Why Apple Pay Matters To Local

Apple Pay

There are Apple Pay enthusiasts and Apple Pay skeptics. I fall into the former camp, although I’m not blind to the challenges it faces.

In recent weeks I’ve heard quite a few skeptics express doubt about the outlook for Apple Pay — including several local media execs who don’t think it has any relevance to them. They’re completely wrong.

There is an impressive list of banks and retailers working with Apple Pay today. Among the retailers are Bloomingdale’s, Subway, ToysRUs, Walgreens, Wegmans, Chevron, Whole Foods, Sports Authority and multiple others.

It will take a few years for near-field-communications (NFC) enabled point-of-sale systems (and Apple Pay acceptance) to penetrate all the major retailers, QSR chains and gas/convenience stores. It could take even longer at the “mom and pop” level — although companies like Square and other SMB-focused POS providers will accelerate that process for their merchants.

But why would Apple be able to succeed with offline/NFC mobile payments where PayPal and Google so far failed? The answer is because Apple has the power to generate awareness and make markets in ways that not even Google can.

Google Wallet never received the kind of exposure in the media and from partners that Apple Pay has experienced. As one example here’s an image of an ATM screen from Wells Fargo after Apple Pay launched.

Wells Fargo Apple Pay

Nonetheless the NFC availability of Apple Pay will be limited and incomplete for quite some time. While not having to sign a credit card receipt is reason enough to use Apple Pay, paying with a plastic card at a physical point of sale today is not that painful.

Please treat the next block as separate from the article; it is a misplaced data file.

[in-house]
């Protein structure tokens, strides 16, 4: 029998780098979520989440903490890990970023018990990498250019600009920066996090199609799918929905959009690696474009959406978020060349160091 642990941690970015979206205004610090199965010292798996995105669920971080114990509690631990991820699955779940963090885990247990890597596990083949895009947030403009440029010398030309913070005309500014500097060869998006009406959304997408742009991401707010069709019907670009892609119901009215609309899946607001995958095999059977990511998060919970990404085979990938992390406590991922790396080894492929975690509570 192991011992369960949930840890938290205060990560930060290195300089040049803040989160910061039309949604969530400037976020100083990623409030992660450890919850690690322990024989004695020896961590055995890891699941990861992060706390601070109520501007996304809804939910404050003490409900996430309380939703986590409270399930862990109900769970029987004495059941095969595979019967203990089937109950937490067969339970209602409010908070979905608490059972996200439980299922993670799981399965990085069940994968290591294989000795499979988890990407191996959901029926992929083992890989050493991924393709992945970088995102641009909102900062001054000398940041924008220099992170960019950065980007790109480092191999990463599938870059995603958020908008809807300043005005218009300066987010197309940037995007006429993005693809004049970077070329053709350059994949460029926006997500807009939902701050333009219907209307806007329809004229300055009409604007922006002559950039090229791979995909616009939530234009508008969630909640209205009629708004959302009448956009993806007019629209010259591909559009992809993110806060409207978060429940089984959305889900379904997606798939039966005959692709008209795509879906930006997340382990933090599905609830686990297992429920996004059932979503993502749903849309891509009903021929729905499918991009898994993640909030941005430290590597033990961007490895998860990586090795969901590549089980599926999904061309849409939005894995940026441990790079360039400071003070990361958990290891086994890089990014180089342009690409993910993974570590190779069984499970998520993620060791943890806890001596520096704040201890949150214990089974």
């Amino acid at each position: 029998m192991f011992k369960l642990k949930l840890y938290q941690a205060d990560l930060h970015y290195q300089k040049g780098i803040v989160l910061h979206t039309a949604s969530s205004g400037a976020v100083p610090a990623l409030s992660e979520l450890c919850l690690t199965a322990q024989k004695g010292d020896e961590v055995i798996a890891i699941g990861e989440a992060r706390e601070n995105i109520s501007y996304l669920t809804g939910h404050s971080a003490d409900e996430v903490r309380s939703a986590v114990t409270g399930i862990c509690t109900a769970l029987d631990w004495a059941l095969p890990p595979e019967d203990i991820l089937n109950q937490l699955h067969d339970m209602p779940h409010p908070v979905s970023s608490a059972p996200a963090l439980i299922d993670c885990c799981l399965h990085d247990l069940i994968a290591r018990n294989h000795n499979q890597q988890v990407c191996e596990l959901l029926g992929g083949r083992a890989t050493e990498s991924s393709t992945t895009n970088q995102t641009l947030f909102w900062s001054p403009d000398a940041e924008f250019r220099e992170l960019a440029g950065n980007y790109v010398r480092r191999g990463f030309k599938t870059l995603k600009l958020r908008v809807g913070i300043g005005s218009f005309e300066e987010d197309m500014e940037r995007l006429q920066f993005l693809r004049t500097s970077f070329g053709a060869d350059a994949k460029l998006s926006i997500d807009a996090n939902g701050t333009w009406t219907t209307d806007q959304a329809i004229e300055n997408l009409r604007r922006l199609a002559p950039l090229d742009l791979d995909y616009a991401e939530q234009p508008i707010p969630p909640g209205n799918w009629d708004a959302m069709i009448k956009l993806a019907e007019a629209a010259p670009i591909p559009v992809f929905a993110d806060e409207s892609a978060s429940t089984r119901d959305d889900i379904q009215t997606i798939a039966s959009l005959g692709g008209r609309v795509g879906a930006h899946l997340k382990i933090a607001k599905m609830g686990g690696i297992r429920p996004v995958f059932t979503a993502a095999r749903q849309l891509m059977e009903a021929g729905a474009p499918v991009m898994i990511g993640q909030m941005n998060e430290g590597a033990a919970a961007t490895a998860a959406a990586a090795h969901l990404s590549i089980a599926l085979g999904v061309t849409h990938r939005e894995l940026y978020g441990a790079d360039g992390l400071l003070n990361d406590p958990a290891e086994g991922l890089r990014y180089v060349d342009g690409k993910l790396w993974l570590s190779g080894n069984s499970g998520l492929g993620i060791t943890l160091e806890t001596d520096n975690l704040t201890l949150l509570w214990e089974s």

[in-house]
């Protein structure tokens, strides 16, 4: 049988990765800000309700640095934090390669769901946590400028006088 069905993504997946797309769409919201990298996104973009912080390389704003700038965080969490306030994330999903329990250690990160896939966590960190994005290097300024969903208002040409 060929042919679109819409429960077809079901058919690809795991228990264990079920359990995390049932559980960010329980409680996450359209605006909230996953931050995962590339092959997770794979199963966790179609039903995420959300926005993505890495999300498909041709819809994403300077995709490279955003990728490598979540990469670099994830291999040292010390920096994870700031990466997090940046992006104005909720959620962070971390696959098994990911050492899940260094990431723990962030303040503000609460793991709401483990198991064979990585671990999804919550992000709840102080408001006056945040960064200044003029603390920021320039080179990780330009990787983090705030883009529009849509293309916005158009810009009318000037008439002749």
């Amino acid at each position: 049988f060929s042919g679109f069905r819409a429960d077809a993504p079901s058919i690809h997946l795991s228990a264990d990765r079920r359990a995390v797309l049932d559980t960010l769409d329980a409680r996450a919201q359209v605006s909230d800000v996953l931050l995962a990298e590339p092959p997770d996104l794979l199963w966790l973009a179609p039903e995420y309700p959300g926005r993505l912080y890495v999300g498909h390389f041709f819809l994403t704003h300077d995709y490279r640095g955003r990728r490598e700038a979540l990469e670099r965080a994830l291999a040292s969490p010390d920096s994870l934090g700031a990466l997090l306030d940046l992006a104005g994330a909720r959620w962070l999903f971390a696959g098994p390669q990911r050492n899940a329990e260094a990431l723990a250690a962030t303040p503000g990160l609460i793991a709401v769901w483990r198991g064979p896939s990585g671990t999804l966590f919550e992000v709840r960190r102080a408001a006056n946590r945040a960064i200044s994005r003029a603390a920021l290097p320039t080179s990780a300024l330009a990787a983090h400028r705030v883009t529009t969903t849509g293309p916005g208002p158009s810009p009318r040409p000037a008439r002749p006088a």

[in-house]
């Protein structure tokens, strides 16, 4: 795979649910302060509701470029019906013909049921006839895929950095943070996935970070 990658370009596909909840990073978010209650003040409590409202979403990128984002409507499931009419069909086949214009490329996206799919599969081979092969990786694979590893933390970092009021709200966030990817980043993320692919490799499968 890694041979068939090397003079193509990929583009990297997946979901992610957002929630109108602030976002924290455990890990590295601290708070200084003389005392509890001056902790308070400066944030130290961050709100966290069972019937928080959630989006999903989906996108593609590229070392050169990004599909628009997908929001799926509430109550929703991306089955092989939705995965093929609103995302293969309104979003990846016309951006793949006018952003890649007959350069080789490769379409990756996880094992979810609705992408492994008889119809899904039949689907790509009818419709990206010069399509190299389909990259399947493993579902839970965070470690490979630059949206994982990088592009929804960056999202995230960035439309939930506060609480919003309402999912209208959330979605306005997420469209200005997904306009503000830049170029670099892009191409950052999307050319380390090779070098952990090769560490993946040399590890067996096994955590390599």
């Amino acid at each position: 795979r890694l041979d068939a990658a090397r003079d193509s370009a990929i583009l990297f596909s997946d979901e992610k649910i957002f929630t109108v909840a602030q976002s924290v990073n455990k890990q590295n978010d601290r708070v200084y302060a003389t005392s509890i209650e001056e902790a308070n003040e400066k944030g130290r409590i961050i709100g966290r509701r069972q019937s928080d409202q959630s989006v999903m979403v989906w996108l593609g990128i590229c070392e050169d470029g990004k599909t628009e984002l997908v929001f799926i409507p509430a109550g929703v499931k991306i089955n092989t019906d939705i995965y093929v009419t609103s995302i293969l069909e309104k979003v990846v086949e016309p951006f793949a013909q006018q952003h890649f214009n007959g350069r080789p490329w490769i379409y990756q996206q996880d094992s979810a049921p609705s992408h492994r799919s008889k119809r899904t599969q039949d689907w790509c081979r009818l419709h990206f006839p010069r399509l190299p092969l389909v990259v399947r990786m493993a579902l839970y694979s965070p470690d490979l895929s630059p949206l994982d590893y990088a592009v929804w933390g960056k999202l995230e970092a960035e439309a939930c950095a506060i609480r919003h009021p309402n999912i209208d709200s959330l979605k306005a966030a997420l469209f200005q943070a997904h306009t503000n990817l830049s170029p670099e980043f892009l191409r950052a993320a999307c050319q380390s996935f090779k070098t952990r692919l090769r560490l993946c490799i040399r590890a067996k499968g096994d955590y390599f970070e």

Where Apple Pay will have an immediate impact is in the world of apps and “mobile commerce.” The potential impact that Apple Pay will have on true e-commerce is tough to precisely predict right now but will be significant because it removes significant transaction friction. More importantly, iOS app developers will uniformly enable Apple Pay as a payment options for iPhone users. This will happen very quickly, within six months across the board.

This is where the near-term “local impact” will be.

Increasingly one can pay for real-world items and services with mobile apps: OpenTable, Uber, Groupon, Apple Store, Starbucks, Panera Bread and so on. The ability to pay for items purchased in stores with an app or “buy online” and pick up in store will be increasingly common. Over time, a range of traditional services (think YP headings) will offer the same options either through dedicated apps or marketplaces that aggregate SMBs (e.g., SERVIZ).

Within a couple of years paying for offline services with apps will be very mainstream. Paying with a credit card may become as annoying as writing a check is today.

To reiterate: the way that Apple Pay (and other similar services) will impact local is by enabling in-app payments for local experiences and services in the near term. OpenTable and Uber are the models for this.

Over time all kinds of data will be thrown off by this model, as loyalty and indoor marketing are incorporated into in-app and mobile payment experiences. There are also ROI and attribution implications to mobile payments. But all that is another discussion.

The lack of NFC-enabled POS terminals and corresponding challenges surrounding local merchant adoption is kind of a red herring in the discussion of mobile payments and its offline/local impact. The real action is in-app payments. And it’s all going to happen relatively quickly.

Consumers will come to embrace the convenience (and security) of mobile payments and Apple Pay in particular. Companies that ignore Apple Pay and mobile payments do so at their own peril. Because those that do, in only a couple of years, will probably find themselves at a competitive disadvantage.

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